After that, his brother visited. “We laughed and cried and drank and talked and reminisced,” Small said. “After 30 years, I have my brother back. If nothing else happens with this book, it’ll be worth it just for that.”
Small’s drawing in Stitches is both roomy and precise, with lots of open space in and around the panels but an intensity of focus—especially on facial expressions—that feels almost claustrophobic. Often, panels zoom in on an angry frown, a narrowed eye, a kitchen cupboard slammed shut. One two-page spread shows a close-up of David seeing his stitches for the first time, opposite three dizzyingly abstract details of the gash. Turn the page and the cut is even more abstract, just a series of lines over shadow.
It’s also a loud book. David’s brother is constantly banging on drums, his mother bashes around in the kitchen, his father peels out in the car. (Meanwhile, of course, David is silent, first by choice and later against his will.) Small is deft with angle, as in the scenes drawn from a hospital-bed’s-eye-view that force the reader into David’s position, helpless and vulnerable. Small describes his drawing style as cinematic.
“I’m sort of glad I didn’t know anything about comics to begin with,” he says. “I took my own approach, which came straight out of cinema.”
In the acknowledgements, Small thanks “Dr. Harold Davidson for pulling me to my feet and placing me on the road to the examined life.” Davidson appears midway through the book as a therapist who looks like a rabbit with a pocketwatch, part Donnie Darko, part Alice in Wonderland.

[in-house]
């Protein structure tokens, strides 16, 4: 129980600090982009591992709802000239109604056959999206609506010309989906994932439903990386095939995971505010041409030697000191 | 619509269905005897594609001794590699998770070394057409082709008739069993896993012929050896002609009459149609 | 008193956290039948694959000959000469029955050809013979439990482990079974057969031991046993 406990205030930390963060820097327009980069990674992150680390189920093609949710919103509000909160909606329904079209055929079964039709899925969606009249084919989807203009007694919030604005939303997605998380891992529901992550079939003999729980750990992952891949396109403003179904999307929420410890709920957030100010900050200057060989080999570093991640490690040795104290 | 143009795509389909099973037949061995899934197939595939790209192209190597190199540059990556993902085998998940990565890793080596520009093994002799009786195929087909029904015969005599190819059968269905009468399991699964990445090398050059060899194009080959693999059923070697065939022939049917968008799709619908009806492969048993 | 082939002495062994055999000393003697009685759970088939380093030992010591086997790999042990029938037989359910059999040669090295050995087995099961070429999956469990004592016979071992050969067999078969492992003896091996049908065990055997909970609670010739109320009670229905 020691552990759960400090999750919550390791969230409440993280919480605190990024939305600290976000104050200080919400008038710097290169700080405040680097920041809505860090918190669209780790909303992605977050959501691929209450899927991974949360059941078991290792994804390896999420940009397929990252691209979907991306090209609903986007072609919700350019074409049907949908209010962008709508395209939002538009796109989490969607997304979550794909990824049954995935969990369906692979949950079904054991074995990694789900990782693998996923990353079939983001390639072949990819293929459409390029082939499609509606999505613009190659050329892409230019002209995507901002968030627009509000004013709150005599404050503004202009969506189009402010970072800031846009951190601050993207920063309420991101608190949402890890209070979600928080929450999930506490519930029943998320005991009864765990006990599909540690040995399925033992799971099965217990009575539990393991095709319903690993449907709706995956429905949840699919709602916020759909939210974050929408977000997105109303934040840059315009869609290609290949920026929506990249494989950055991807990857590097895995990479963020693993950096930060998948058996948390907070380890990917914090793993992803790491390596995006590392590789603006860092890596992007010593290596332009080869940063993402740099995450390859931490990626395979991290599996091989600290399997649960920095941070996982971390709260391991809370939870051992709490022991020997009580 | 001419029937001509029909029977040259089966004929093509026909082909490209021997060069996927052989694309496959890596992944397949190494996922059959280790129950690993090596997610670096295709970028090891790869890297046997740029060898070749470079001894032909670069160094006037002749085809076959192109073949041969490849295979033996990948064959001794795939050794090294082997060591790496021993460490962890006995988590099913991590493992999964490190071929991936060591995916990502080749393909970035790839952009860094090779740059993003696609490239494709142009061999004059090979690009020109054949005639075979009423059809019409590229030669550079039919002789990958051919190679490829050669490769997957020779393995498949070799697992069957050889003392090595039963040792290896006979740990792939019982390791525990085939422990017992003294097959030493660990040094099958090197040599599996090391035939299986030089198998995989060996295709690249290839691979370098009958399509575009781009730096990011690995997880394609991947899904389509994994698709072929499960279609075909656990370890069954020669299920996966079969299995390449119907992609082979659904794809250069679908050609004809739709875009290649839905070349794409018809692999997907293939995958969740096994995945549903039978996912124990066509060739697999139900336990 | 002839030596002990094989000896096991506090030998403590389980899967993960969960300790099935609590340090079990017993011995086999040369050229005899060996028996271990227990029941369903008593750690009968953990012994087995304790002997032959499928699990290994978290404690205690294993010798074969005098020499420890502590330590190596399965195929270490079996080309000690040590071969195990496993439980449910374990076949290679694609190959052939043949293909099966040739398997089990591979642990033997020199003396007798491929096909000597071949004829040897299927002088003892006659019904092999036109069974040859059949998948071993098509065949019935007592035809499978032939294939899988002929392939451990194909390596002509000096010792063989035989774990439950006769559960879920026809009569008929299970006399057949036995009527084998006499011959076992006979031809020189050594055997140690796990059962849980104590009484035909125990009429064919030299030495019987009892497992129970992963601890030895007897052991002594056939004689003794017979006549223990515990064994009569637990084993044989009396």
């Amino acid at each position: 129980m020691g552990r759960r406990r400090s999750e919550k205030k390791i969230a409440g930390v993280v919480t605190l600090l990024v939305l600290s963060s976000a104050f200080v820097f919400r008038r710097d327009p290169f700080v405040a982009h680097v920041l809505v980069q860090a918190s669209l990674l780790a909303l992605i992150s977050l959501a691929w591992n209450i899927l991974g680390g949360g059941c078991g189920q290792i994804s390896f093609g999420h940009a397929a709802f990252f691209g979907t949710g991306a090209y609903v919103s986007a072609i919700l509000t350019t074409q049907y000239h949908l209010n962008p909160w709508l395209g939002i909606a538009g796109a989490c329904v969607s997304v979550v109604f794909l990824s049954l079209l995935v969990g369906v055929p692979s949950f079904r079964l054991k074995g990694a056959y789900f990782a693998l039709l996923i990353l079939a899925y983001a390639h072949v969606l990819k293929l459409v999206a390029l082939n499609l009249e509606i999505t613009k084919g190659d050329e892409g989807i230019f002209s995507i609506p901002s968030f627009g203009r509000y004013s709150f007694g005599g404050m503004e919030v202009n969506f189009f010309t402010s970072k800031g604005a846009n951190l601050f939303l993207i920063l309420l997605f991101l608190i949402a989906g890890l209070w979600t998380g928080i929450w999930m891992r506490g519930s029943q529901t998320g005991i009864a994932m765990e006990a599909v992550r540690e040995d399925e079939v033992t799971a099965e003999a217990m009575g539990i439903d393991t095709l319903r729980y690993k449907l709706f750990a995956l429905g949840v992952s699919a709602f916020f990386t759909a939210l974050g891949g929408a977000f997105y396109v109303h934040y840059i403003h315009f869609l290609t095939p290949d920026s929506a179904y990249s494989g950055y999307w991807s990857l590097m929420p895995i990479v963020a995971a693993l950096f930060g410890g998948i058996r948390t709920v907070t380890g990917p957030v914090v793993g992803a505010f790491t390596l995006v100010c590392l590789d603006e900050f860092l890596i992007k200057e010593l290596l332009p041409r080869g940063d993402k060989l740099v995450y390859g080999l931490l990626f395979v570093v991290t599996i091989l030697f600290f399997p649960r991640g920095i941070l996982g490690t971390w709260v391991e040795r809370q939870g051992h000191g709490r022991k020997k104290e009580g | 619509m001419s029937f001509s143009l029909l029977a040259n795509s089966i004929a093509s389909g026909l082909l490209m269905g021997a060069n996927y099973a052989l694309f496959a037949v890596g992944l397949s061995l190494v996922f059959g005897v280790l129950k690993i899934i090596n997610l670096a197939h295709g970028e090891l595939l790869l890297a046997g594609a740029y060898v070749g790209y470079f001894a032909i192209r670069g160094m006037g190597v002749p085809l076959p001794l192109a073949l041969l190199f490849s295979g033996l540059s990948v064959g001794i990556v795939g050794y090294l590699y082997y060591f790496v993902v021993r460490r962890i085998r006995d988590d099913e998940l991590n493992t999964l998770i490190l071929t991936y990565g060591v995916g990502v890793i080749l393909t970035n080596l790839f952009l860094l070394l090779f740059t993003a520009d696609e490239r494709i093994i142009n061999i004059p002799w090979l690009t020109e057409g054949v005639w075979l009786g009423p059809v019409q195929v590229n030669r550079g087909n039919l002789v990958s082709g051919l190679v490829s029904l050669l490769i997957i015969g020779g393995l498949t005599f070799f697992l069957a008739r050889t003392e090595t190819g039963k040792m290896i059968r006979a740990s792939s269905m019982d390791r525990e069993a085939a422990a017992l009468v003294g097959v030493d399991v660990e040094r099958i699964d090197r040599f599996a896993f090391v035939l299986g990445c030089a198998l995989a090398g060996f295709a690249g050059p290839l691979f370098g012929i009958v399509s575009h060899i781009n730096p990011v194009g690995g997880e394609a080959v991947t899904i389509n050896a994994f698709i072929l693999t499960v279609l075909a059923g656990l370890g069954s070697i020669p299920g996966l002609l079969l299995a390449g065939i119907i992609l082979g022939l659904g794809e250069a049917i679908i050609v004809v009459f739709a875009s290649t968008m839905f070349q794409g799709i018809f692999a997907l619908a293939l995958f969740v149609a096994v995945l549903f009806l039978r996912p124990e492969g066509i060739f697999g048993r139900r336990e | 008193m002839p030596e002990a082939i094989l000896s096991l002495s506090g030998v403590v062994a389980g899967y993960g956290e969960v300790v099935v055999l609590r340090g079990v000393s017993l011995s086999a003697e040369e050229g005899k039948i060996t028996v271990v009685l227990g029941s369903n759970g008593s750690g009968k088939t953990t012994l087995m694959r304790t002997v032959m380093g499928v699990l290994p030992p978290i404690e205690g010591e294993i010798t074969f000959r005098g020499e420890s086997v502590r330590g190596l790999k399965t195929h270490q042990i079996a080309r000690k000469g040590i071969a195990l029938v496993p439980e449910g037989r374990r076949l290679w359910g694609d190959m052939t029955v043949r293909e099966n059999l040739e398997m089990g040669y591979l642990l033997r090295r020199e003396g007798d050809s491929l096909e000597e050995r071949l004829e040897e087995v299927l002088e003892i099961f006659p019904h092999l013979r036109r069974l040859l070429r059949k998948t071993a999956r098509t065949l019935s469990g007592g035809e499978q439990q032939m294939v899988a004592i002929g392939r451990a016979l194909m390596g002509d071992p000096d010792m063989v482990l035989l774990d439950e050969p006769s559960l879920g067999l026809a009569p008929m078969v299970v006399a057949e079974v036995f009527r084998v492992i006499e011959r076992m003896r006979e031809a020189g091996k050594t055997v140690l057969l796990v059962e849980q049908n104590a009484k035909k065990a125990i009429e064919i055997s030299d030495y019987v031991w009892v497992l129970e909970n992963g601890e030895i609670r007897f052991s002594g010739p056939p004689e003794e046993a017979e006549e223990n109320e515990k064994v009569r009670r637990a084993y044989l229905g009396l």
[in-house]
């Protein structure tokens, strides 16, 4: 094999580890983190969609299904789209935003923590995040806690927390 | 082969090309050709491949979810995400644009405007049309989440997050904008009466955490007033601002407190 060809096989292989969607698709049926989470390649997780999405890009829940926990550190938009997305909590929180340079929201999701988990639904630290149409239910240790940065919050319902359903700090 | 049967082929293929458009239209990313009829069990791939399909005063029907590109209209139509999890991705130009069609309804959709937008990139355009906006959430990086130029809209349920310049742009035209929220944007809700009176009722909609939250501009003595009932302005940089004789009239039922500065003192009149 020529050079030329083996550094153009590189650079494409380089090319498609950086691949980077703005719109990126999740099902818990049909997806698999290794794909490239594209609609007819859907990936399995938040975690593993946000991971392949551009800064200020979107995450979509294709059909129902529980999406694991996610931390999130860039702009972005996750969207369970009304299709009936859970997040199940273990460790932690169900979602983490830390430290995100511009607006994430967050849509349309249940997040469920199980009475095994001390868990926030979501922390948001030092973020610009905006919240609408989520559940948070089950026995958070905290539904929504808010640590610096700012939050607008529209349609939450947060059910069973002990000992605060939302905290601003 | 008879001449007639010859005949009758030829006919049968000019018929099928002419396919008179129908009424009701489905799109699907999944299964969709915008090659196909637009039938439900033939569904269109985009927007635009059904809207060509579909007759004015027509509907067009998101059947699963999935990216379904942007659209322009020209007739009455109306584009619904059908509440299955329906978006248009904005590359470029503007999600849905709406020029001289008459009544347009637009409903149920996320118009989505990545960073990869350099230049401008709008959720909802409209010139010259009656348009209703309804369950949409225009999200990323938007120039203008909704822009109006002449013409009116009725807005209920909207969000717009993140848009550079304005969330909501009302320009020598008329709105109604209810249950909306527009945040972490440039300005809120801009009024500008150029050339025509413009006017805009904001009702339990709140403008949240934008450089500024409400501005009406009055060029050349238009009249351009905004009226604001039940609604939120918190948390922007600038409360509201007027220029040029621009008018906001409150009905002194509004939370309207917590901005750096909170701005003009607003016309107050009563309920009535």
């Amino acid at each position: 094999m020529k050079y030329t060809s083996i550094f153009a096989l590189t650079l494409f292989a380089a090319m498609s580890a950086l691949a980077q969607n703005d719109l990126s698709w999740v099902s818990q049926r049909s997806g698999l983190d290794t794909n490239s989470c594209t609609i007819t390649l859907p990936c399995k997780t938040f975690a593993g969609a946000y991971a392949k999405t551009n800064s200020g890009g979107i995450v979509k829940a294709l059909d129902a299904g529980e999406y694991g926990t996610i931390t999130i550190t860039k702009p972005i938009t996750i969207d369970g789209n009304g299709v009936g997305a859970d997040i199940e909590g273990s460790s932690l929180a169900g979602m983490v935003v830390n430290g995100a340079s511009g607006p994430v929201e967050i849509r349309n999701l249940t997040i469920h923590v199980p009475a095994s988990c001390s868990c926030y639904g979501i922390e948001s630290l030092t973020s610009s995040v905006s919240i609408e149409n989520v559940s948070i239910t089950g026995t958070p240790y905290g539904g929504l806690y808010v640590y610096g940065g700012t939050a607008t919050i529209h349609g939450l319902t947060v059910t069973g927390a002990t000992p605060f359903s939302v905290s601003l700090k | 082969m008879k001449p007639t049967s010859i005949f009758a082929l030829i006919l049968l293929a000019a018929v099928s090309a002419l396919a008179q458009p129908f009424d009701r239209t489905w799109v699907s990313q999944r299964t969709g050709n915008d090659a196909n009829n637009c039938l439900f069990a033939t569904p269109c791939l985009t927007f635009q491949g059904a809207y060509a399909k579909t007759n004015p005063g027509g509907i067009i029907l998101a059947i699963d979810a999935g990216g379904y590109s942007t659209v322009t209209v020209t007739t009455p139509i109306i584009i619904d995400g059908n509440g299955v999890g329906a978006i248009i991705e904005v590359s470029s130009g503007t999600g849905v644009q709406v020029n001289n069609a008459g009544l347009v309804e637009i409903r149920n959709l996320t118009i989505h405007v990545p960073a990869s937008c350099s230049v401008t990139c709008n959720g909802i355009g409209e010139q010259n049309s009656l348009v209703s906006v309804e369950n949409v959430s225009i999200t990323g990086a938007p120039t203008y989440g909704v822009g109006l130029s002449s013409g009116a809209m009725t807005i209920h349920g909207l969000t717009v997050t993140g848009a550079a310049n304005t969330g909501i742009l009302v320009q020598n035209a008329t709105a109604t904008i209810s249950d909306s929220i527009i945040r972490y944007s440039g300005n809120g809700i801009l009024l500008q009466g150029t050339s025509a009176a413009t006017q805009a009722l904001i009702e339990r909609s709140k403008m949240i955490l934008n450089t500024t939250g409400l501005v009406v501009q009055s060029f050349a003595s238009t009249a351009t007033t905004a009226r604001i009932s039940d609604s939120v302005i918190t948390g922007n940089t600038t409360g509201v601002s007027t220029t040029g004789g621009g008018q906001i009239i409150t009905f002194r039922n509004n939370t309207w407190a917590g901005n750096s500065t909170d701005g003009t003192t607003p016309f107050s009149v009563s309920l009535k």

“He was an unusual analyst,” Small says. “He let me stay at his family’s house, for example. I’d called him at 2:00 in the morning just terrified that my mother was going to come into my room and shoot my head off. So he let me spend the night on the couch in his home office.”
“I had no conception of how to be in the world,” Small continues. “It was like being raised by alcoholics. He really cared for me and took extra care with me.” Davidson’s philosophy was that “in order to really effect anything close to a cure you have to really love your patients,”
Small says. “If you’ve been raised by an unloving mother it leaves a hole in your heart, and you just learn to live with it. I can’t imagine what would’ve happened to me. . . . I’m so thankful to him. I feel really lucky. I’ve kept in touch with him all these years.”
Small illustrates children’s books written by his wife, Sarah Stewart, but they work in separate phases. “We like each other too much to collaborate,” he says. “We come at the world from two points of view. She’s a much more optimistic person than I am. My poetry is the poetry of slagheaps and ironworks.”
Small says if there are hints of his troubled childhood in the children’s books he has written and illustrated (Imogene’s Antlers, Hoover’s Bride, Paper John), they only appear in subtext. “It’s all very hidden,” he says. “When you’re working for children, you’ve got to put some restraints on. Doing the graphic memoir was a big relief, to just be able to say and draw whatever I wanted.”
Small is currently working on more children’s picture books. “I don’t know what the next graphic will be,” he says. “I hope there will be one. It was such a great experience— I guess it will take another story as compelling to me.”
Becky Ohlsen writes from Portland, Oregon.